Monday, February 06, 2012

Booknote: God, No!

Though I may have had a disagreement with the author here or there, do not let that deter you from reading this book. Overall, I enjoyed it, and I think other people might enjoy it as well. So, I am sharing my review as I posted it on GoodReads. The book is pretty easy to read, and since it is organized in short segments, it is the kind of book you can pick up and read a bit here and there.

God, No!: Signs You May Already Be an Atheist and Other Magical TalesGod, No!: Signs You May Already Be an Atheist and Other Magical Tales by Penn Jillette

My rating: 4 of 5 stars


Though overall I liked the book, there were parts of it that I disagreed with Mr. Jillette. I suppose that is not a bad thing in the great scheme of things. The one thing that turned me off was his view that people, all of them (or the great majority) are good. It is something I disagree with because I believe the opposite: people overall are selfish, and if they have a chance to screw others over they will. All I have to do, in addition to point to various despots, tyrants, and dictators and those who enabled them is point to the unethical banking and finance bastards who pretty much ruined the economy in 2008, from which we are still reeling? Does anybody think those people were good? Hell no. They were motivated by greed and self-interest, and damn everybody else. And that is where I often part ways with Libertarians, when they pretty much embrace the "everybody for himself" mentality. I happen to believe things like good social nets and taking care of each other are good things. Contrary to the Libertarian belief, no, churches are just not enough, nor will they never be enough. Do I think government is perfect? Far from it, but it is necessary if for no other reason than to curb the worse excesses of greedy assholes in civilized society. But let me get away from the digression, because that point aside, this is overall a very good book worth reading.

Mr. Jillette rants, but he can also write pretty well. He can be funny, and he can be moving at times. Those moving passages really bring the reader in and serve to show that the magician and skeptic is a humane person. The story of how he cares for his parents as their health deteriorates, especially his father, is quite a moving statement. He does care for others overall, even if we disagree at times on how to accomplish some things. He makes people think as well. Then, there are the funny things such as having sex while scuba diving and hanging out with Ron Jeremy, who should likely run for President of the U.S. Worth reading as well.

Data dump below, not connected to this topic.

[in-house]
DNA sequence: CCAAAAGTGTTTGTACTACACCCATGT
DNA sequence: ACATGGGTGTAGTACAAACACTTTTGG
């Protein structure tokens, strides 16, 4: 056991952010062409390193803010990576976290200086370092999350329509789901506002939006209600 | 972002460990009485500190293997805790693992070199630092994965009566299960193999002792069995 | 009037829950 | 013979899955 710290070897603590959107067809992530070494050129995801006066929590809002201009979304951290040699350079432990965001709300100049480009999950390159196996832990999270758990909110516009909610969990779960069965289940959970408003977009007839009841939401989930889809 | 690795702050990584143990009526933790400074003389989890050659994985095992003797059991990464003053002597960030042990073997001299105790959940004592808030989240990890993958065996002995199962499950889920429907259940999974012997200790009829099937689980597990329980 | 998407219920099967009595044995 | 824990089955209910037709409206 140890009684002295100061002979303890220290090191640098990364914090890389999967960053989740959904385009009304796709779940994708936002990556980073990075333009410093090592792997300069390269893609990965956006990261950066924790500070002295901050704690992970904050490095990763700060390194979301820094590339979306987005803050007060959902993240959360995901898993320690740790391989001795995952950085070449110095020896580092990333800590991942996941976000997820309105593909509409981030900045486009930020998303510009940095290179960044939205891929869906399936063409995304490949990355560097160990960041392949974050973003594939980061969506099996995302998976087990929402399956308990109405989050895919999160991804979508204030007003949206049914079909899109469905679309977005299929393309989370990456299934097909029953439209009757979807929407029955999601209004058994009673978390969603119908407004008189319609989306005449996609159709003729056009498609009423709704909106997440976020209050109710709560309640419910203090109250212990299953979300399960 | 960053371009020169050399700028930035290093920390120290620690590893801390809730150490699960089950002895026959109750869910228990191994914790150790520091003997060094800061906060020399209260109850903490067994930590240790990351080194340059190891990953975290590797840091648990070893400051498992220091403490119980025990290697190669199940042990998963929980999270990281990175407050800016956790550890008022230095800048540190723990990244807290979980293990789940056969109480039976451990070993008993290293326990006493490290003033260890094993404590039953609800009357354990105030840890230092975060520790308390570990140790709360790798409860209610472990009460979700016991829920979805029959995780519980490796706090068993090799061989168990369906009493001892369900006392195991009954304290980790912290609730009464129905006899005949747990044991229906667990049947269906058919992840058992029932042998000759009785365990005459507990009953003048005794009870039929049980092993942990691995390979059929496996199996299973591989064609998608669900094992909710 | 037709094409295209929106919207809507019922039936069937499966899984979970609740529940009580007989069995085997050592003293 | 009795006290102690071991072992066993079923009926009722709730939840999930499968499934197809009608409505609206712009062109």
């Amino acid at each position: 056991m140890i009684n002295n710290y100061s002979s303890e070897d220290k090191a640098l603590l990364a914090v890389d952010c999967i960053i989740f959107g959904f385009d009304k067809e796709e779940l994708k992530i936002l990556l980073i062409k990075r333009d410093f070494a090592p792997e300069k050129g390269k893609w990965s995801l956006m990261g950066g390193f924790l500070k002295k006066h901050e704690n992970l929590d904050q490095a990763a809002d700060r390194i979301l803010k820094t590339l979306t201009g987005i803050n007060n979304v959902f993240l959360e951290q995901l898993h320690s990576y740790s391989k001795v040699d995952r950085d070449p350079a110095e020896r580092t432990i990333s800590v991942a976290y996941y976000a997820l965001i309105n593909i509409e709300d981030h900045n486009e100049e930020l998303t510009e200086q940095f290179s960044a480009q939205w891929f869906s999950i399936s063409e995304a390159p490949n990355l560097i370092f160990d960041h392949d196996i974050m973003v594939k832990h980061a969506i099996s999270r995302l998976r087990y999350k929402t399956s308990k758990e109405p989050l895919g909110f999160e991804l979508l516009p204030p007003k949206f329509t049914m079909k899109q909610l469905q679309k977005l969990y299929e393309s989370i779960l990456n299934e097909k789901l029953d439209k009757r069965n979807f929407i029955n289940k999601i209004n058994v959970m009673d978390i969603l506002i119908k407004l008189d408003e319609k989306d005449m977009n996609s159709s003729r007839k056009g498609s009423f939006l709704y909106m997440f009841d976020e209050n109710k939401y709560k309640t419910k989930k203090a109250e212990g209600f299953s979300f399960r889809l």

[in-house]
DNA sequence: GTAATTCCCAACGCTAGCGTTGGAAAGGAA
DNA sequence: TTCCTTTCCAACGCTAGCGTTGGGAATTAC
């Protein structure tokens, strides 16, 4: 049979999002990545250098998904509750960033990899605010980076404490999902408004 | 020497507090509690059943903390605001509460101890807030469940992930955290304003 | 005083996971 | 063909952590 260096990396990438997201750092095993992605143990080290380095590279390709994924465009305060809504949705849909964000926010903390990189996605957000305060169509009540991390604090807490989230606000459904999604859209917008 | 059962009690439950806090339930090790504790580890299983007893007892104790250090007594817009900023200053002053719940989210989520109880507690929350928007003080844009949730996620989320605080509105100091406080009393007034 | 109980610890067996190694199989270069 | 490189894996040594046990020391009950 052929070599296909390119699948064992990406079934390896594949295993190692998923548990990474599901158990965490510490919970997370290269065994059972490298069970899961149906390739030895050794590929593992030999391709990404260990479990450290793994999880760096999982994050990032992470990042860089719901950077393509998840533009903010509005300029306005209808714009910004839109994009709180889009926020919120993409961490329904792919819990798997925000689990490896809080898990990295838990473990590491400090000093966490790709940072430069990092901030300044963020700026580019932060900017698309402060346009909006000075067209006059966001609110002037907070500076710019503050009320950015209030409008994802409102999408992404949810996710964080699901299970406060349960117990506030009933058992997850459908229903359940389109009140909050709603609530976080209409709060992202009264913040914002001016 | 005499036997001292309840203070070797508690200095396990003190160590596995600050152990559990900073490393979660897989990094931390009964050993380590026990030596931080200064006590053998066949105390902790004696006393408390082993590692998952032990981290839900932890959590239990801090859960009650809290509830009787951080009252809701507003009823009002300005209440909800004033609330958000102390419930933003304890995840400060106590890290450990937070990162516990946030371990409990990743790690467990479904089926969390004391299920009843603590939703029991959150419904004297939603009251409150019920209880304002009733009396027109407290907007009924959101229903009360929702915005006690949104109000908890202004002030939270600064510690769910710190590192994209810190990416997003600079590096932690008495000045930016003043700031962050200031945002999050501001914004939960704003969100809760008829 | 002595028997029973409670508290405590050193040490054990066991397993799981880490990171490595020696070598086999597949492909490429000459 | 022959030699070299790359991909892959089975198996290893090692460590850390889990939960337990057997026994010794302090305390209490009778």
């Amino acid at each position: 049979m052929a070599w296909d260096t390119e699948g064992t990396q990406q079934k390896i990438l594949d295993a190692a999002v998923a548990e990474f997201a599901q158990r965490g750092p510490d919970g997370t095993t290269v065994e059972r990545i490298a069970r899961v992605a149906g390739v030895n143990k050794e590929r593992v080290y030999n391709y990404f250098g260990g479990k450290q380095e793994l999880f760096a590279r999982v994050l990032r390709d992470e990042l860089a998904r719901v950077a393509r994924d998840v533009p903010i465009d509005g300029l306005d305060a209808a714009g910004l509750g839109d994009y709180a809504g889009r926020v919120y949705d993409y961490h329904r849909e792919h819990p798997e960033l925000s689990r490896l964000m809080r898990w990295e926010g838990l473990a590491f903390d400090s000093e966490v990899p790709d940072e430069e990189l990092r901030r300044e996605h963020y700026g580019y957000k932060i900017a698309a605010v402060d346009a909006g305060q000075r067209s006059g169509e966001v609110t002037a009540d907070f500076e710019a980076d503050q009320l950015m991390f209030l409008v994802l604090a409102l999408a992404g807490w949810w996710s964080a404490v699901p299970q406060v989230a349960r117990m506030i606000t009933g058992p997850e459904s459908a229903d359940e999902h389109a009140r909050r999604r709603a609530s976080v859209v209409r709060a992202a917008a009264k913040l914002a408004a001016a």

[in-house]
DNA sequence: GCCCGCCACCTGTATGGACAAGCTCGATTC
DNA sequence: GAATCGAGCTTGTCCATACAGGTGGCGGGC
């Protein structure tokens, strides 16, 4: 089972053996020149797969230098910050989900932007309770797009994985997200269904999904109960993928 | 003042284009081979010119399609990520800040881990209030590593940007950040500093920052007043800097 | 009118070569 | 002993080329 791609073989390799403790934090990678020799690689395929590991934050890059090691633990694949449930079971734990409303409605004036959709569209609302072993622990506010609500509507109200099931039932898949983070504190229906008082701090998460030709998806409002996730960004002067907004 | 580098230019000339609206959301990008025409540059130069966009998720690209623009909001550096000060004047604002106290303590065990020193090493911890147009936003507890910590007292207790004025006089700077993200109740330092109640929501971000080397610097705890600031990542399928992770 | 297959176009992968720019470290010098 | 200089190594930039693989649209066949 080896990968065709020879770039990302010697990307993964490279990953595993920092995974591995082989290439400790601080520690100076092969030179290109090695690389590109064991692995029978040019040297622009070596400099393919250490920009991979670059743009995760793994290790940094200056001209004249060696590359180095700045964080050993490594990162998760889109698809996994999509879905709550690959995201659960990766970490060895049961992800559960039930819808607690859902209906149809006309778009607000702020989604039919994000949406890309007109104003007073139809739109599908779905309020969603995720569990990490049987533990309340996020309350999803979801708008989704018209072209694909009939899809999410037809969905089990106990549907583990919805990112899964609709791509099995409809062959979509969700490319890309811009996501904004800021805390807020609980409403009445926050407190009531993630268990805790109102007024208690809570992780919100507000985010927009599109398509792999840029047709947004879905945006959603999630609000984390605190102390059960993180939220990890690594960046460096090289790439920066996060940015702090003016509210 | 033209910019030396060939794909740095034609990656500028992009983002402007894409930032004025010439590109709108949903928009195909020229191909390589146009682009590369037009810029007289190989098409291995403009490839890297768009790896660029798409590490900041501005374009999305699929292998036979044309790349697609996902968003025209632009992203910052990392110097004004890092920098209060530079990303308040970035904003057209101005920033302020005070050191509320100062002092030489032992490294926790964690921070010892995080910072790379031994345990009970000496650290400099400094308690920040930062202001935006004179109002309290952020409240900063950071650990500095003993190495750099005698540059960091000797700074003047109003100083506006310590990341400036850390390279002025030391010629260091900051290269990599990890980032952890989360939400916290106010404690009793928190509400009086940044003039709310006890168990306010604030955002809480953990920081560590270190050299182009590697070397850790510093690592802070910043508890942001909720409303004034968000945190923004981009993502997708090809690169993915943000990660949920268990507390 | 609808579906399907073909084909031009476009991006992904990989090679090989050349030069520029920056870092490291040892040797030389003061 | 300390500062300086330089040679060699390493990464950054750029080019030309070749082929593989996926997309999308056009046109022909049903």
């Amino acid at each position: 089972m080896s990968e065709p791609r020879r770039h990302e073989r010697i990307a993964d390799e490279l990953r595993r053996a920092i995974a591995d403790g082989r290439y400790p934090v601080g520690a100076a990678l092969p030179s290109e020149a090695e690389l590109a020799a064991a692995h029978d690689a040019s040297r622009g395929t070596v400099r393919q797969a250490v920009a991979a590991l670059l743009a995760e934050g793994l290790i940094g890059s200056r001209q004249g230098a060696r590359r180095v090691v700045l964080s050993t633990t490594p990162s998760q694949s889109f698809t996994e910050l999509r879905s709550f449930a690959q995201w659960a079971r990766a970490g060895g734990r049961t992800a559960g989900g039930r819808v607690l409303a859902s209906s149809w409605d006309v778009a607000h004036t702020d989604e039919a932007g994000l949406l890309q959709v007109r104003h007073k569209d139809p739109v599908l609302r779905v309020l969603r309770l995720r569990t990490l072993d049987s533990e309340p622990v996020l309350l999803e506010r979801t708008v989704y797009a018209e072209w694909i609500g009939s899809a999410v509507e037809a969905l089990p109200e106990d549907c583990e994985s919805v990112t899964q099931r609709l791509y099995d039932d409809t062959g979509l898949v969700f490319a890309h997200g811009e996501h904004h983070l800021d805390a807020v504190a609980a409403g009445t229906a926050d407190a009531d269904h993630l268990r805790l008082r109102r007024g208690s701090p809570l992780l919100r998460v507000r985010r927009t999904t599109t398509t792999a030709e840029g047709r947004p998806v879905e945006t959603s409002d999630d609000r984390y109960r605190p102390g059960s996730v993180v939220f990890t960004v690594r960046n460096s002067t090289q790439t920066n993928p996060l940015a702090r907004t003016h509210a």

The book is a combination of commentary and biography/memoir. Mr. Jillette goes over the Ten Commandments, the offers the Ten Atheist Suggestions. In between those segments, he tells stories, anecdotes, and commentaries on various issues that help to illustrate some of his suggestions. They also make for entertaining reading. And for all that some people may say that atheists are arrogant, his simple, "I don't know" is quite the expression of humility. Something to ponder about.

Fans of Penn & Teller as well as fans of Mr. Jillette's solo work will probably enjoy this book. I know I did, even as I disagreed on some things, I did agree on others. In the end, that may be part of a good conversation, being able to agree to disagree at times. This is a very good book that I think atheists and non-believers will like. Plus, I think a believer here and there may get something out of it as well.




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2 comments:

Will Robinson said...

Great book review. I recently heard an interview with him on Marc Maron's podcast and I share your belief that people are inherently selfish for the most part. Jillette is a Libertarian and does not believe in taxes. He supposedly gives a lot of money to charity and that is a good thing. But his belief that if we do away with tax funded government support programs the needy will be helped by people out of the kindness of their hearts is ridiculous.

Angel, librarian and educator said...

Will: Thanks for stopping by. Yea, I knew he was a Libertarian, which then again, he does make clear in his book. It is interesting in the book how he talks a bit about his act with Teller how they make sure it is not really "preaching" their values, but if you get it, then it is there. One does have to give credit; he does give to charity generously. I found him, at least from the book, that, once you go under the act, he can be a complex individual.

Best, and keep on blogging.